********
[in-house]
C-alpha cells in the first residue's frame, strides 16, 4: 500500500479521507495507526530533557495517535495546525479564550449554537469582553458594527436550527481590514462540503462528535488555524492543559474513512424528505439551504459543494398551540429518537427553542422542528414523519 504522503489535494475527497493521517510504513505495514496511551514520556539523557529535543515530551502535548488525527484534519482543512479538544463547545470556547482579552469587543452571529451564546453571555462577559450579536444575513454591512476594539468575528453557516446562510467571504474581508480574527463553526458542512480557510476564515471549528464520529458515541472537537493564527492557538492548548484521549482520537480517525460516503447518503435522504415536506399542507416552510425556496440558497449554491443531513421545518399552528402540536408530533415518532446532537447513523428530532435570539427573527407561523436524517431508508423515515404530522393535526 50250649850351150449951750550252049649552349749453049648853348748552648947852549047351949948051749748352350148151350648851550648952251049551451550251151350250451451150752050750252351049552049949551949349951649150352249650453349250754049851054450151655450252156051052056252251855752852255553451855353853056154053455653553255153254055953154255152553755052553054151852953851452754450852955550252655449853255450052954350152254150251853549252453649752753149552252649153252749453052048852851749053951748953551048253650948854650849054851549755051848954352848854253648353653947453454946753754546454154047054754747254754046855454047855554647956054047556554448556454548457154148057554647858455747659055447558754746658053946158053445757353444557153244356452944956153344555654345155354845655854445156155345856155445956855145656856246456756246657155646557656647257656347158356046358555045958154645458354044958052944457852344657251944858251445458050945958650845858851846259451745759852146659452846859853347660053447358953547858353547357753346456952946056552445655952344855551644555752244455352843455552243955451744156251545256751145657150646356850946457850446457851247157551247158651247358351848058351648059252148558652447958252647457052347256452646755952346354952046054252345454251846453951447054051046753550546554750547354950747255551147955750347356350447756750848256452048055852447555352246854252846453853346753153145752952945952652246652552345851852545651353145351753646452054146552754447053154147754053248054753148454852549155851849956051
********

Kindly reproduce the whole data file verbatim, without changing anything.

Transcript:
[in-house]
C-alpha cells in the first residue's frame, strides 16, 4: 500500500479521507495507526530533557495517535495546525479564550449554537469582553458594527436550527481590514462540503462528535488555524492543559474513512424528505439551504459543494398551540429518537427553542422542528414523519 504522503489535494475527497493521517510504513505495514496511551514520556539523557529535543515530551502535548488525527484534519482543512479538544463547545470556547482579552469587543452571529451564546453571555462577559450579536444575513454591512476594539468575528453557516446562510467571504474581508480574527463553526458542512480557510476564515471549528464520529458515541472537537493564527492557538492548548484521549482520537480517525460516503447518503435522504415536506399542507416552510425556496440558497449554491443531513421545518399552528402540536408530533415518532446532537447513523428530532435570539427573527407561523436524517431508508423515515404530522393535526 50250649850351150449951750550252049649552349749453049648853348748552648947852549047351949948051749748352350148151350648851550648952251049551451550251151350250451451150752050750252351049552049949551949349951649150352249650453349250754049851054450151655450252156051052056252251855752852255553451855353853056154053455653553255153254055953154255152553755052553054151852953851452754450852955550252655449853255450052954350152254150251853549252453649752753149552252649153252749453052048852851749053951748953551048253650948854650849054851549755051848954352848854253648353653947453454946753754546454154047054754747254754046855454047855554647956054047556554448556454548457154148057554647858455747659055447558754746658053946158053445757353444557153244356452944956153344555654345155354845655854445156155345856155445956855145656856246456756246657155646557656647257656347158356046358555045958154645458354044958052944457852344657251944858251445458050945958650845858851846259451745759852146659452846859853347660053447358953547858353547357753346456952946056552445655952344855551644555752244455352843455552243955451744156251545256751145657150646356850946457850446457851247157551247158651247358351848058351648059252148558652447958252647457052347256452646755952346354952046054252345454251846453951447054051046753550546554750547354950747255551147955750347356350447756750848256452048055852447555352246854252846453853346753153145752952945952652246652552345851852545651353145351753646452054146552754447053154147754053248054753148454852549155851849956051